“The ongoing tightness in housing credit is expected to keep a rapid rebound in housing values at bay, despite the lowest mortgage rates since the 1950s.”
Over the past year, property markets have collectively shown signs of recovery, with five of the major capital cities showing price jumps, according to CoreLogic.
The home value index showed the dwelling prices rose in Melbourne, Sydney, Brisbane, Darwin and Hobart. Combined, the rise is modest at 0.1 per cent, but nonetheless represents a turnaround to the consecutive months of falls.
Meanwhile, in the past month, Darwin recorded the sharpest monthly increase, with values rising 0.4 per cent. This was followed by Hobart, where values increased 0.3 per cent, then Sydney, Melbourne and Brisbane, each recording monthly spikes of 0.2 per cent.
On the other hand, dwelling values decrease in, Adelaide and Canberra by 0.5 per cent, 0.3 per cent and 0.2 per cent, respectively.
Over the quarter, Brisbane, in particular, continued to fall with a 1.4 per cent drop in median house prices and a 3.1 per cent drop for unit prices.
According to Domain’s latest House Price Report, tighter lending conditions and the apartment construction boom have weighed down on property prices for the city, but strong population growth has meant the correction in unit prices was not as severe as predicted.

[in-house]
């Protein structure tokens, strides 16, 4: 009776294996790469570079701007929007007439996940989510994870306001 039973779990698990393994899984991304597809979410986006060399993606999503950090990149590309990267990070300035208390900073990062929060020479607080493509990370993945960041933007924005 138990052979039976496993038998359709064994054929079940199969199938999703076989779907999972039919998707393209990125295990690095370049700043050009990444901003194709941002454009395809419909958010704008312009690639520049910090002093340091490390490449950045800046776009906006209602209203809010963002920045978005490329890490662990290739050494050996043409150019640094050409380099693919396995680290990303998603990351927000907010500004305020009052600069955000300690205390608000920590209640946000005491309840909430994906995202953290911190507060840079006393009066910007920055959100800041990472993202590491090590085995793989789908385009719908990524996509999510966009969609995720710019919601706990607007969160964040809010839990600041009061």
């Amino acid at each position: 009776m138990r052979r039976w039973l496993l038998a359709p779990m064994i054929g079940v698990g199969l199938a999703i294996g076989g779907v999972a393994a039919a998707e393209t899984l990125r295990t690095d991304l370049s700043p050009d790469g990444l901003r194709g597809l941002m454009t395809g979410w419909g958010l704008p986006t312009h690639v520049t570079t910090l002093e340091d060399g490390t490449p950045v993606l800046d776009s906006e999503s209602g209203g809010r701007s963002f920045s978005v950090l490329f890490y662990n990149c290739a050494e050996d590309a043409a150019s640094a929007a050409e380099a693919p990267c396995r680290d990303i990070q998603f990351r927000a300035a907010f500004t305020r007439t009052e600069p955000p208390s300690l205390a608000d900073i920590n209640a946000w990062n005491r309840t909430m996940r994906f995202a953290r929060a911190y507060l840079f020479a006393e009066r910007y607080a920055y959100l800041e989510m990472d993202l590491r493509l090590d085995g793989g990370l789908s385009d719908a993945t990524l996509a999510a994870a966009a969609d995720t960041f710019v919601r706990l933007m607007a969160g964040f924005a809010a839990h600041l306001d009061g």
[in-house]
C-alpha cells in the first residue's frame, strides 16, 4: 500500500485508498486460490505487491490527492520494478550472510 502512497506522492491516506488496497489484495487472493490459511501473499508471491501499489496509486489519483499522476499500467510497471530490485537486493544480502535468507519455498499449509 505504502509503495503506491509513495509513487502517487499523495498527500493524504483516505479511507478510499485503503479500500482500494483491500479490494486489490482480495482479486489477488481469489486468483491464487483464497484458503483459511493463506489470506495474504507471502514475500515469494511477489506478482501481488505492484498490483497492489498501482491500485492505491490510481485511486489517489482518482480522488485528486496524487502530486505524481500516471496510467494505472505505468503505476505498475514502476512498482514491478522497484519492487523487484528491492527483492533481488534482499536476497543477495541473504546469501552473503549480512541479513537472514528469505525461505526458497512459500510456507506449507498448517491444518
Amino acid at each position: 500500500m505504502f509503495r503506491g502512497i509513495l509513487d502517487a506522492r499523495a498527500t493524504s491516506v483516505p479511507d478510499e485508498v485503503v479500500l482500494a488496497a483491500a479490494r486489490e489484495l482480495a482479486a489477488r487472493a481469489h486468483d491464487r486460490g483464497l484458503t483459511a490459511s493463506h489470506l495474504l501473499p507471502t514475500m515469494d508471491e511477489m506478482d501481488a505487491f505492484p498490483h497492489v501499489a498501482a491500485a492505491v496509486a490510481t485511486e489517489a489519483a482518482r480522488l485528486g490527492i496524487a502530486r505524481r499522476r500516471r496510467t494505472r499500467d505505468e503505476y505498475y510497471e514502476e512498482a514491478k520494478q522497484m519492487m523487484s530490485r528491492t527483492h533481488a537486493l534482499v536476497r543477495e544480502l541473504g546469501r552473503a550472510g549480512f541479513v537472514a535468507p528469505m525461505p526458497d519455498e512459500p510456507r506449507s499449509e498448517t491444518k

The share of Brisbane suburbs with a median house value under $500,000 declined by 12.1 per cent—that is, from 52.4 per cent in 2014 to 40.3 per cent in 2019, based on data from CoreLogic.
Additionally, 12.5 per cent of Brisbane suburbs have a current median unit value in excess of $500,000—up from 8 per cent of suburbs five years prior.
Supply and demand
CoreLogic data showed that, over the second weekend of July, 854 homes were taken to auction across all capital cities over the weekend, returning a preliminary clearance rate figure of 69 per cent.
The weekend result comes after the previous weekend recorded “the highest final clearance rate since April last year” when 953 homes were taken to auction with a final clearance rate sitting at 64 per cent.
However, a state-by-state breakdown showed a mixed result across the country’s capital cities.
Brisbane, in particular, found buyers for only 30 per cent of the 70 houses and 7 units sold at auctions over the said weekend.
Based on the data, the city’s auction clearance rate was recorded as lower than the same weekend in 2018, when 70 properties returned a 37.9 per cent clearance rate.